The long-term goals of the Mayo Clinic Study of Aging are to develop tools to predict and prevent cognitive decline and dementia, develop risk-prediction models for cognitive impairment, and conduct aging-related research to promote successful aging.

Addressing unmet needs in aging and dementia care

A major challenge in the field of aging and dementia is the inability to identify the people who will develop dementia and, in particular, Alzheimer's disease, before they develop symptoms. The brain changes underlying dementia and Alzheimer's disease precede clinical cognitive changes by 10 to 20 years — providing a window of opportunity to prevent the disease.

Guidelines from the National Institute on Aging and the Alzheimer's Association on characterizing the preclinical and mild cognitive impairment stages of Alzheimer's disease place a major emphasis on developing and using biomarkers. However, researchers have limited information on how frequently biomarkers occur in middle-aged and older adult populations, and on how effectively biomarkers can predict cognitive outcomes.

In collaboration with the Alzheimer's Disease Research Center, the Mayo Clinic Study of Aging aims to address these gaps in the understanding of aging, dementia and Alzheimer's disease.

Specific aims

To accomplish its goals and address current research challenges, the Mayo Clinic Study of Aging focuses on four specific aims:

  • To estimate the prevalence of neuroimaging biomarkers such as brain amyloid accumulation, neurodegenerative pathology and vascular pathology in a defined population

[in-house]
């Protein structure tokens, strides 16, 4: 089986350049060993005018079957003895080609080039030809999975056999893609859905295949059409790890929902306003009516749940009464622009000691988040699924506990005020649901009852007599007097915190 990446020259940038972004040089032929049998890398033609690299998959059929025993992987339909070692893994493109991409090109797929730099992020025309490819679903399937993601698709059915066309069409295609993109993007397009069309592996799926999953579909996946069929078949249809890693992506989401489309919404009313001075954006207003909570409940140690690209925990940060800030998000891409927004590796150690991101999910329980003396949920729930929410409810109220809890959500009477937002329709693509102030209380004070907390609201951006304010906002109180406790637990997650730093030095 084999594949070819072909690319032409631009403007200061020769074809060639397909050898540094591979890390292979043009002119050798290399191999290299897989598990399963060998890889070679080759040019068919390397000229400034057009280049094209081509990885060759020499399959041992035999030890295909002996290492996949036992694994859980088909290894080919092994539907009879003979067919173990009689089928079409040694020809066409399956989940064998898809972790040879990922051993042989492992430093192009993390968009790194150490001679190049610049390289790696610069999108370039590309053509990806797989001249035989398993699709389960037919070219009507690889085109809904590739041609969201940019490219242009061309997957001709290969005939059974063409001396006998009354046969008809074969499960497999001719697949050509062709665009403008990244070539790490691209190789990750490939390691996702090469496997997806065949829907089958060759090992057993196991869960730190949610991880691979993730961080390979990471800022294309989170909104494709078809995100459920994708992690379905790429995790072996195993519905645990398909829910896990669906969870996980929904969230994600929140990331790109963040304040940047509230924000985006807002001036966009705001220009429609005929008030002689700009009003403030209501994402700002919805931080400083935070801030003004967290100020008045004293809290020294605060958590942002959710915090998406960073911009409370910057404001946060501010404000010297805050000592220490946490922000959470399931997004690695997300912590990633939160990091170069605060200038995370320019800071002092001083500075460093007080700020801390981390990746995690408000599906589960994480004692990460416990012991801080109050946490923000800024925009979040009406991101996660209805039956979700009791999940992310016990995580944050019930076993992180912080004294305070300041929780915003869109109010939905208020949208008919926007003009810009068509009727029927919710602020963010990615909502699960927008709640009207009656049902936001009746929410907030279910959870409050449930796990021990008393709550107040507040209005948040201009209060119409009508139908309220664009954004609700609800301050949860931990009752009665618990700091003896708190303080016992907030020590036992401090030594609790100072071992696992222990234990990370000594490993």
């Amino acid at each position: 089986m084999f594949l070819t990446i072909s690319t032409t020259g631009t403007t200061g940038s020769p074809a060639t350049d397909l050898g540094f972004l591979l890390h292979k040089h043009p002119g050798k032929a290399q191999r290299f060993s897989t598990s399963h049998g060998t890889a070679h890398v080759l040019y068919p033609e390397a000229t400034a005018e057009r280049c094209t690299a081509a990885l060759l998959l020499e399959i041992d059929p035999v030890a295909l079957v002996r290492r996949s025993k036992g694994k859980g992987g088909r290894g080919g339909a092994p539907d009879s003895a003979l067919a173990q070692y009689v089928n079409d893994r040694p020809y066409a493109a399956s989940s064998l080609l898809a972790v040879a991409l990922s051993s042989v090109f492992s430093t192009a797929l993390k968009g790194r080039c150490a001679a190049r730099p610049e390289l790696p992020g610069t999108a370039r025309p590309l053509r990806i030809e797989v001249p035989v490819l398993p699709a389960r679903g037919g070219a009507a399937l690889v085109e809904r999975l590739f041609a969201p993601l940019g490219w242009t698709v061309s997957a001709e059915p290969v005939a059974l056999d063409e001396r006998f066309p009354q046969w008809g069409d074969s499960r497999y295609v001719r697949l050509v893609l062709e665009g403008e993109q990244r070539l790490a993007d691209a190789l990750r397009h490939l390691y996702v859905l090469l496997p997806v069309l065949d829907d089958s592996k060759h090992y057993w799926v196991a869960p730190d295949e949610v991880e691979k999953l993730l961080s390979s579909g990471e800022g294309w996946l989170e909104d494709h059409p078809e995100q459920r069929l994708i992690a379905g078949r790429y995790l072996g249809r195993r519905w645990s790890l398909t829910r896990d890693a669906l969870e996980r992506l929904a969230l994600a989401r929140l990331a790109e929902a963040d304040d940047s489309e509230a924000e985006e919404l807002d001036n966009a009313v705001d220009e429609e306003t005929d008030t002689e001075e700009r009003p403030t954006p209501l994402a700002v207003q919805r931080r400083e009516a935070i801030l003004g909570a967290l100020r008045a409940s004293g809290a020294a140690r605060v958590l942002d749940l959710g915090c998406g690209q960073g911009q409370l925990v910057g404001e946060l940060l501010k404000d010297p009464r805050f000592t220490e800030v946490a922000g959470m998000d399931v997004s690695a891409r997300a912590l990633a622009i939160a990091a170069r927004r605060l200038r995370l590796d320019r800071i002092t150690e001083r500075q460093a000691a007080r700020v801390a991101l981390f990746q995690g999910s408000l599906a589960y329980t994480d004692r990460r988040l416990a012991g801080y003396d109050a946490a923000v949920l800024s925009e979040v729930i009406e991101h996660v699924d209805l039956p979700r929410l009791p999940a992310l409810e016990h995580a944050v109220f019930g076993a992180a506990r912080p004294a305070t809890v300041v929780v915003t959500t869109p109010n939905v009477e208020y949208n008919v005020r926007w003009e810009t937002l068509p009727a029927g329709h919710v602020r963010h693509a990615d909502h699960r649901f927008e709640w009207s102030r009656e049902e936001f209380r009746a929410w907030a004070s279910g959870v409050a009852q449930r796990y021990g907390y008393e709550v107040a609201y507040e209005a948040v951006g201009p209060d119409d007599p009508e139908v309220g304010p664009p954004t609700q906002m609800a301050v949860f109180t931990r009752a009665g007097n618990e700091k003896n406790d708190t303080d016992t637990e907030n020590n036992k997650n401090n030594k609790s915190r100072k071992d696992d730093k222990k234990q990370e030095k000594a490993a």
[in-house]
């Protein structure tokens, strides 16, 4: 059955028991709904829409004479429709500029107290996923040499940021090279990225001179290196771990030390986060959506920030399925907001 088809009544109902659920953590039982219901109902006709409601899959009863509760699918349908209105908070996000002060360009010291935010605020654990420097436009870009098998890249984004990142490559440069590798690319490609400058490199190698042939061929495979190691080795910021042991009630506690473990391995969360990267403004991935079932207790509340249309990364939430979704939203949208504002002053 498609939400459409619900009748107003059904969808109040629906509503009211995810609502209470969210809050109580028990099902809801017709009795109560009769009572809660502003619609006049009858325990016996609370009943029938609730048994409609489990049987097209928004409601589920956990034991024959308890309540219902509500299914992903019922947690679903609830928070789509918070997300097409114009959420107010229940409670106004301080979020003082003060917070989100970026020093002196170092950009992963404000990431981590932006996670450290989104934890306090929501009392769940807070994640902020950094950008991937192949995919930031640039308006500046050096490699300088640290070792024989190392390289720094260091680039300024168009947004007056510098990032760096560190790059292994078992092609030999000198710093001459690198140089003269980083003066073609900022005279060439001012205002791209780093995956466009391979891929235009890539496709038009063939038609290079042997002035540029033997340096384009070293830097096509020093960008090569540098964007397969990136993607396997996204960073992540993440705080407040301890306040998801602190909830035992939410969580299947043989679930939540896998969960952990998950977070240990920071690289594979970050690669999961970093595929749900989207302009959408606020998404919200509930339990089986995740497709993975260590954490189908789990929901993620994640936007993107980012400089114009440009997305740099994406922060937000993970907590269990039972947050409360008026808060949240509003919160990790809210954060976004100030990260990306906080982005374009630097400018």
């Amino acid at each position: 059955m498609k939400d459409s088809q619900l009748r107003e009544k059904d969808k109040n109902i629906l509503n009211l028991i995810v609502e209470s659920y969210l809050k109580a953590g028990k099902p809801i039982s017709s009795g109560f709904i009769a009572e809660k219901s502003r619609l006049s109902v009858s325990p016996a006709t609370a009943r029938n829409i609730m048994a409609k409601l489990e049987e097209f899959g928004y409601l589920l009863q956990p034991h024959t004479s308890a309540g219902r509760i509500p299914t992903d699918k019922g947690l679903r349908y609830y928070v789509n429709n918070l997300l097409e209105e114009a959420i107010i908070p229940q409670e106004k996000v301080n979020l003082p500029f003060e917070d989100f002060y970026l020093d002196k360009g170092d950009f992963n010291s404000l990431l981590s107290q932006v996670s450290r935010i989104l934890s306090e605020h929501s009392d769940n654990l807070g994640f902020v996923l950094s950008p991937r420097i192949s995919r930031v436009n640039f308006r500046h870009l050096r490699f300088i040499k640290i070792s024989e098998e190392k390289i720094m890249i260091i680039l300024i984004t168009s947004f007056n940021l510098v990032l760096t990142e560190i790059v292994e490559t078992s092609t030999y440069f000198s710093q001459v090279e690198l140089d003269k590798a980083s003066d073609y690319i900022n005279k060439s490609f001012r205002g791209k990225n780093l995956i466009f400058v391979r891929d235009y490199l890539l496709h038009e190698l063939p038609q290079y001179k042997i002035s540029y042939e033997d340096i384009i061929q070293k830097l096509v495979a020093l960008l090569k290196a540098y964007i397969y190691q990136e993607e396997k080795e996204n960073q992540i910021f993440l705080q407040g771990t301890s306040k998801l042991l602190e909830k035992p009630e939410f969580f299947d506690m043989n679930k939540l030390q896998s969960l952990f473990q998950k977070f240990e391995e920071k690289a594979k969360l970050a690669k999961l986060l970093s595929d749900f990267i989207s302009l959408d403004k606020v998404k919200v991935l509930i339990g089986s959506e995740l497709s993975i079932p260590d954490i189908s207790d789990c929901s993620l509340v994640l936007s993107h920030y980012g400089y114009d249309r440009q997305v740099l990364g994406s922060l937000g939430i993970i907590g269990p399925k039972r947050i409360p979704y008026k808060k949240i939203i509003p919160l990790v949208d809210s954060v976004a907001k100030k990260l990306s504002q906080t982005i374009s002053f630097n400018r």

• To prospectively examine the association of these imaging biomarkers with cognitive outcomes
  • To develop risk scores to predict biomarkers and cognitive outcomes
  • To share data and resources with researchers conducting related projects

Data sharing for researchers

The study has already accomplished several of its original goals, including:

  • Estimating the prevalence and incidence of mild cognitive impairment and dementia, including Alzheimer's disease and other dementias
  • Identifying protective factors and risk factors for these conditions in Olmsted County, Minnesota
  • Determining long-term outcomes of these conditions

Additionally, since it began in 2004, the Mayo Clinic Study of Aging has provided:

  • Important information about cognitive and brain aging trajectories
  • Characterization of and outcomes for mild cognitive impairment
  • Insights into vascular, psychiatric and inflammatory predictors of cognitive impairment
  • Better understanding of in vivo brain pathology


The Mayo Clinic Study of Aging continues to advance the understanding of dementia and Alzheimer's disease with support from:

  • Alexander Family Foundation Inc.
  • Campbell Family Foundation
  • GHR Foundation
  • National Institute on Aging